numberFire MLB Rookie of the Year Race: Week 4
Now that we're past Easter, it's obviously time to start naming MLB's individual awards. I've got Charlie Blackmon as MVP and Martin Perez as Cy Young. These picks matter, gosh darn it, and you can't stop us from making them.
No matter how ridiculous it may seem, tracking the Rookie of the Year race is much more than a practice in futility. Do you want to be the guy who's chilling at the water cooler and has no idea who George Springer is? Not in this dojo, kemosabe. We've got you covered. We'll be tracking this race throughout the entire season with updates every other Tuesday. If you want to check out our rankings from after week one, you can click here.
While there is some room for judgement on these lists, I'm mostly basing them on numberFire's nERD statistic. If you don't know what nERD is or need a quick refresher, you can click here. Basically, it's a measure of how good you are using advanced algorithms that would give Charlie from Numb3rs a mini-aneurysm. Positive is good, negative is bad. Get it? Got it? Good. Let's ride.
1. Masahiro Tanaka, SP, New York Yankees
nERD: 4.46 | FIP: 1.95 | WAR: 0.8
Tanaka is 'bout that action, boss. Through his first three major league starts, Tanaka has 28 strikeouts in 22 innings. Pretty good, right? Well, he also has only issued two walks. That's silly.
The coolest part about what Tanaka has done so far is that it's clear opponents have no idea what in the heck he's doing. Tanaka has baited batters into swinging at 45.0 percent of his pitches outside of the zone. That's the highest total in the entire league. Second place is Felix Hernandez at 39.2 percent. It's unreal.
Tanaka's name is also scattered among the leaders in several other plate discipline categories. Opponents make contact 69.3 percent of the time, which ranks fourth. Tanaka is also second in percentage of strikes that are swinging strikes at 16.1 percent. He's the one sober guy in a beer-league softball game, and that's why he's at the top of the list.
2. Yordano Ventura, SP, Kansas City Royals
nERD: 3.04 | FIP: 2.81 | WAR: 0.5
If it hadn't been for a bit of a shellacking at the hands of the mighty Minnesota Twins on Sunday, Ventura may have been able to give Tanaka a run for the top spot. Instead, he'll slide into a respectable second place.
Through his first 13 innings, Ventura had allowed one earned run on six hits with three walks and 13 strikeouts. He then walked four and allowed four runs in just four innings against the Twins, inflating his ERA to 2.65 to 0.69.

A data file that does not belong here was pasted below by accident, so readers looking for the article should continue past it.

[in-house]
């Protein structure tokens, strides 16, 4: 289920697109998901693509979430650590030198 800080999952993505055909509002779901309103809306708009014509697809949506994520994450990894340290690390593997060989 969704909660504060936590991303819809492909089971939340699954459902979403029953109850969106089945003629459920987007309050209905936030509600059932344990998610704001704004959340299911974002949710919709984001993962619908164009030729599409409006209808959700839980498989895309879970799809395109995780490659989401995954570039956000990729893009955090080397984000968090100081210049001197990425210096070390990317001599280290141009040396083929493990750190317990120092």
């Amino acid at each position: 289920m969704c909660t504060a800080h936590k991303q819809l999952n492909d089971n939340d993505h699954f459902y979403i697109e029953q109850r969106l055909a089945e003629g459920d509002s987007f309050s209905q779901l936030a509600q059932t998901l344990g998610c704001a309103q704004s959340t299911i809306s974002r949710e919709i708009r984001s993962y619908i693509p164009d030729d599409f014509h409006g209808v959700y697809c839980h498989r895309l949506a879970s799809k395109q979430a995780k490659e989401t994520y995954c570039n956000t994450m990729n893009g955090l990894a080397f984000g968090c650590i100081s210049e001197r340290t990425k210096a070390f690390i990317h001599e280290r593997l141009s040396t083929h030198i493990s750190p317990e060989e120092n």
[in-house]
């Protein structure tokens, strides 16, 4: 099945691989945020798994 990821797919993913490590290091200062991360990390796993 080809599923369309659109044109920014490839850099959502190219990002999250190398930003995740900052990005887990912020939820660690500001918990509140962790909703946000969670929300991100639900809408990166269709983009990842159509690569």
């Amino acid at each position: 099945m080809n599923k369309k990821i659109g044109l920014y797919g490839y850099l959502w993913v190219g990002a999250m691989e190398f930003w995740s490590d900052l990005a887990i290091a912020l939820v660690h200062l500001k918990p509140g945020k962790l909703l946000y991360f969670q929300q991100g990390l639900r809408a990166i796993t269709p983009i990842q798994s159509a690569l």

Overall, Ventura has been dealing some filth this year. His average fastball velocity has been 97.2. His average changeup velocity sits at 87.5, 9.7 miles per hour slower than his cheese. How do you plan on hitting that? 'Roids? Prayer? Meditation? No matter what, the odds may never be in your favor.
3. Yangervis Solarte, 3B, New York Yankees
nERD: 2.94 | wOBA: .397 | WAR: 0.4
"Boo, you worthless, Yankee-loving piece of poo!" - me, if I were reading this list. I promise, though, that this is what the computer says, and computer don't lie.
Make no mistake - Solarte has earned his place on this list with. Solarte leads all qualified rookies in batting average, is second in on-base percentage and wOBA, and is third in slugging percentage. A-Rod who?
With all of that said, Solarte has begun the harsh regression to the mean. After pumping out six extra-base hits in his first seven games this year, Solarte has now only had two in the last 11 games, and they both came in the same contest. We all knew his reign at the top of this list wouldn't last long, but it should be fun to see where he ends up after game 162.
4. Josmil Pinto, C, Minnesota Twins
nERD: 2.72 | wOBA: .411 | WAR: 0.5
As some of you may know, I grew up a Minnesota fan, so I have to be a biased load of junk to plop Pinto in here, right? Nope. The computer backs me up on this one, validating my decision to genuflect in front of a statue of Pinto every day during the off-season.
Pinto's got pop (four home runs, .535 slugging), but possibly the most impressive thing about him this year has been his patience. In 56 plate appearances, Pinto has drawn 13 walks while striking out 13 times. He has swung at pitches outside of the zone 27.6 percent of the time which, while not Earth-shattering, is a couple percentage points below average.
This reiterates the fact that this award on our site is strictly for offense as far as position players go. Pinto has played in 13 games, catching in only five of those while DHing the other eight. When Pinto has had a chance as a backstop, he hasn't fared too well. If nERD did include defensive aspects, Chris Owings and Abraham Almonte probably would have found themselves here instead of Pinto.
5. Jose Abreu, 1B, Chicago White Sox
nERD: 1.66 | wOBA: .350 | WAR: 0.5
While Solarte leads rookies in most of the rate stats, Abreu leads in most of the beefy composite stats. Among qualified rookies, Abreu is first in home runs, runs scored and runs batted in. While this is largely dependent on the players batting in front of him, Abreu's 17 RBI's are 88.9 percent more than Solarte who sits tied for second in the category.
There are a couple of things that kept Pinto ahead of Abreu: Pinto's wOBA and Abreu's position. Pinto's wOBA is a full 61 points higher than Abreu's, and Pinto plays catcher, a position where offensive competency is much harder to come by than it is at first base. But if Abreu keeps chucking yack-jobs, he could very easily slide up this list.
So, there's what the computers say. What say you? Feel free to send a tweet to let me know why I'm an idiot and Xander Bogaerts is the next Roy Hobbs. Do it! We'd love to hear from you. And now that you're all edumucated, start a discussion on the numberFire Question Forum. If you don't, I question your commitment to America, bald eagles and making impossible predictions only 11.11 percent of the way into the season.